LOUISVILLE, Ky. — Truck component systems giant ArvinMeritor announced that its Commercial Vehicle Systems (CVS) group has been awarded a contract to supply the exhaust-aftertreatment-device packaging for all Detroit Diesel and Mercedes-Benz motors in Freightliner, Sterling and Western Star trucks for 2007.
ArvinMeritor will provide the engineered packaging for all configurations of the diesel particulate filters (DPFs) that are required to meet 2007 emissions standards. Though it has the capability, the company is not making the DPFs that will be used behind Detroit and Mercedes engines next year. The filters themselves are made by Corning.
The deal represents the largest piece of heavy-duty business awarded by an OEM to an emissions-control-system packaging provider, ArvinMeritor says.
While known largely as an axle and brakes systems supplier, ArvinMeritor has been rapidly growing the development of exhaust aftertreatment systems to meet U.S. heavy-duty vehicle emissions standards for 2007 and beyond, using solutions that includes proprietary computational fluid dynamics (CFD), finite element analysis (FEA), soot modeling and thermal modeling. Its aftertreatment products are also in use in European trucks now.
However, the company has a long history of active involvement in developing advanced emissions-control technologies dating back to the catalytic converter in the 1970s.
ArvinMeritor’s exhaust division presently manufactures Selective Catalytic Reduction (SCR) systems used by some European truck makers. It also has an ‘active’ DPF — called the Thermal Regenerator — that will be used in at least one North American vocational truck in 2007. It will also be available for retrofit applications.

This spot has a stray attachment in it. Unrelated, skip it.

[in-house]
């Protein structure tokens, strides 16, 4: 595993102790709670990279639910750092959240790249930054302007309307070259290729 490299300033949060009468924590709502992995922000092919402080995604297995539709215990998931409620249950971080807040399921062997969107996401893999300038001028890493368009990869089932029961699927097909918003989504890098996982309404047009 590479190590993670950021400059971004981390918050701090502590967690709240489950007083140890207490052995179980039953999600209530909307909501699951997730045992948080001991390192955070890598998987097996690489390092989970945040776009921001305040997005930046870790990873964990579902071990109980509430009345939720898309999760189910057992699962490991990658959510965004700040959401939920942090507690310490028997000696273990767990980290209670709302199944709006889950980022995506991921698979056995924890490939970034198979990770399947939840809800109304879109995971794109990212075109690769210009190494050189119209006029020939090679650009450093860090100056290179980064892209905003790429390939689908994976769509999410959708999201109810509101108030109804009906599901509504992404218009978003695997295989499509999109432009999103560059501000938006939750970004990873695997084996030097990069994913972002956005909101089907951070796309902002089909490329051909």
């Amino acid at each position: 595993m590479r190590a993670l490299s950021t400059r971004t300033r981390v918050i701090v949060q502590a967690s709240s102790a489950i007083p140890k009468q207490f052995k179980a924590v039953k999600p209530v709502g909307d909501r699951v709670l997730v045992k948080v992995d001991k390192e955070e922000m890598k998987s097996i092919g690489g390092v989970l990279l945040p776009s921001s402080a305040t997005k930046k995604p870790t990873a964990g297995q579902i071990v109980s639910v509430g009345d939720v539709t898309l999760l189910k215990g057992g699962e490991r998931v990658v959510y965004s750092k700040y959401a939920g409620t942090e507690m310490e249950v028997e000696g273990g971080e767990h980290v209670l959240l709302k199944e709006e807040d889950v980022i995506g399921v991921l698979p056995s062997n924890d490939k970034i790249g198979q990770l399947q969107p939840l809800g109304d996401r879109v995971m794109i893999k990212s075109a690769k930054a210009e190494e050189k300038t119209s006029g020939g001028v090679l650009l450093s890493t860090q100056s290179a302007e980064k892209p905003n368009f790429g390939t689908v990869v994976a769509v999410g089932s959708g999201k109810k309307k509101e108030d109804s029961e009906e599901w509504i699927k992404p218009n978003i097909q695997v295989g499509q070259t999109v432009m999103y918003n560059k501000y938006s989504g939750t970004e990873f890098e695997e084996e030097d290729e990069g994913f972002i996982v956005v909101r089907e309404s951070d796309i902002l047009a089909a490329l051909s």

The company also says it’s well on its way to providing a solution to the even tougher 2010 EPA standards with a technology it’s calling the ActiveClean plasma fuel reformer.
“Our new ActiveClean plasma fuel reformer allows truck operators to more efficiently reduce exhaust emissions, while causing minimal financial and performance impact on their fleets,” said Silvio Angori, general manager of ArvinMeritor Commercial Vehicle Emissions.
According to Angori, the ActiveClean plasma fuel reformer separates or “reforms” diesel fuel drawn from the vehicle’s fuel tank into hydrogen and carbon monoxide using electrically generated plasma. The hydrogen and carbon monoxide then are injected into the exhaust upstream of the catalytic elements in the emissions control aftertreatment system to reduce particulate matter and nitrous oxides (NOx).
The mixture is used in conjunction with lean NOx trap catalysts to reduce NOx emissions. Because the reformed hydrogen/carbon monoxide combination is more efficient, the system requires 50 percent less diesel fuel than equivalent NOx trap systems.
The utilization of hydrogen also allows the removal of sulfur from the NOx trap — a process called desulfation — to occur at a temperature as much as 200 degrees Celsius lower than other systems that utilize diesel fuel for desulfation. The lower desulfation temperature enables increased durability of the lean NOx trap catalyst and reduces the amount of platinum required in the catalyst formulation by more than 50 percent.
The plasma fuel reformer has been designed to provide fast response to transient engine conditions and minimize the space envelope requirements on the vehicle. ArvinMeritor worked on the initial development of the plasma fuel reformer with the Massachusetts Institute of Technology (MIT), then further developed the technology to its production-ready state.
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